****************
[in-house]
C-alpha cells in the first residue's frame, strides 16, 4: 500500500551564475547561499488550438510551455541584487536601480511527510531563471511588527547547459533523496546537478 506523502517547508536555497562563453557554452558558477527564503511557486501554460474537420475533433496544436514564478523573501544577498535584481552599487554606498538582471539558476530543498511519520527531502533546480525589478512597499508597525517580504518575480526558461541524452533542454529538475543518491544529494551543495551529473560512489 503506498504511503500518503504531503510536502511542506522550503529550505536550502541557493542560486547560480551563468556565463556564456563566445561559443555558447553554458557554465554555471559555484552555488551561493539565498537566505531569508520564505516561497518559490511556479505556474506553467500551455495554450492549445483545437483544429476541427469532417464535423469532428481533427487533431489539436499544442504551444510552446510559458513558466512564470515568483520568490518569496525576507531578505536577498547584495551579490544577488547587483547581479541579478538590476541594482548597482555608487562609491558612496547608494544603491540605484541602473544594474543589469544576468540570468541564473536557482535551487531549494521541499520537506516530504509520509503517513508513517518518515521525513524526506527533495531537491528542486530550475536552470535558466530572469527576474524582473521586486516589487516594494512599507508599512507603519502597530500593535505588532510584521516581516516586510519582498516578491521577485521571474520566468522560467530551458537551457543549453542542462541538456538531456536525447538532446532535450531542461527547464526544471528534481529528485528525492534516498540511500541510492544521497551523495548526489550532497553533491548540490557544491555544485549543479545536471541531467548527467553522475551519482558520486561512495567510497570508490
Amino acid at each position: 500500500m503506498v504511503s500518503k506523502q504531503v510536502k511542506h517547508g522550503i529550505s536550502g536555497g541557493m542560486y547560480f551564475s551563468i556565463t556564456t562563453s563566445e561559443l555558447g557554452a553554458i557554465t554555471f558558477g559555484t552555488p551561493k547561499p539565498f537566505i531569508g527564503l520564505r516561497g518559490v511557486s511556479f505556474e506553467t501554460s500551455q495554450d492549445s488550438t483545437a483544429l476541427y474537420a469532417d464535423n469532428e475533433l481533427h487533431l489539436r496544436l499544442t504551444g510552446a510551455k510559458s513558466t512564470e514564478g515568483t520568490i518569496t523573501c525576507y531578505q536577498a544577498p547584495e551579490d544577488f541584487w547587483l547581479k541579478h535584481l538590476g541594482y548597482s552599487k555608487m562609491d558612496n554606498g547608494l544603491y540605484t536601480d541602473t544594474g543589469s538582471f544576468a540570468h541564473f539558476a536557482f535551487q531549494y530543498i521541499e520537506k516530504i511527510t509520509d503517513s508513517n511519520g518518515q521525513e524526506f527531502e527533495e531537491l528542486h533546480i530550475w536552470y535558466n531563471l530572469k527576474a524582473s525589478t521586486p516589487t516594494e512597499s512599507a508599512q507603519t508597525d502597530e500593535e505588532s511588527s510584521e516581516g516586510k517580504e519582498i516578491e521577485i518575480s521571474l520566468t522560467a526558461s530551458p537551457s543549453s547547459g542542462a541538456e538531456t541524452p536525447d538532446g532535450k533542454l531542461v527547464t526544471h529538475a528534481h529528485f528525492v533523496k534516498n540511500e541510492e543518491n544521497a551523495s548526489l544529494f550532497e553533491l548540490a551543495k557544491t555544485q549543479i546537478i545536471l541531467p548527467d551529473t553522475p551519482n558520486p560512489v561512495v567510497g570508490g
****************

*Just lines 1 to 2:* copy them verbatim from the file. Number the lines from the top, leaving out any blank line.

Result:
[in-house]
C-alpha cells in the first residue's frame, strides 16, 4: 500500500551564475547561499488550438510551455541584487536601480511527510531563471511588527547547459533523496546537478 506523502517547508536555497562563453557554452558558477527564503511557486501554460474537420475533433496544436514564478523573501544577498535584481552599487554606498538582471539558476530543498511519520527531502533546480525589478512597499508597525517580504518575480526558461541524452533542454529538475543518491544529494551543495551529473560512489 503506498504511503500518503504531503510536502511542506522550503529550505536550502541557493542560486547560480551563468556565463556564456563566445561559443555558447553554458557554465554555471559555484552555488551561493539565498537566505531569508520564505516561497518559490511556479505556474506553467500551455495554450492549445483545437483544429476541427469532417464535423469532428481533427487533431489539436499544442504551444510552446510559458513558466512564470515568483520568490518569496525576507531578505536577498547584495551579490544577488547587483547581479541579478538590476541594482548597482555608487562609491558612496547608494544603491540605484541602473544594474543589469544576468540570468541564473536557482535551487531549494521541499520537506516530504509520509503517513508513517518518515521525513524526506527533495531537491528542486530550475536552470535558466530572469527576474524582473521586486516589487516594494512599507508599512507603519502597530500593535505588532510584521516581516516586510519582498516578491521577485521571474520566468522560467530551458537551457543549453542542462541538456538531456536525447538532446532535450531542461527547464526544471528534481529528485528525492534516498540511500541510492544521497551523495548526489550532497553533491548540490557544491555544485549543479545536471541531467548527467553522475551519482558520486561512495567510497570508490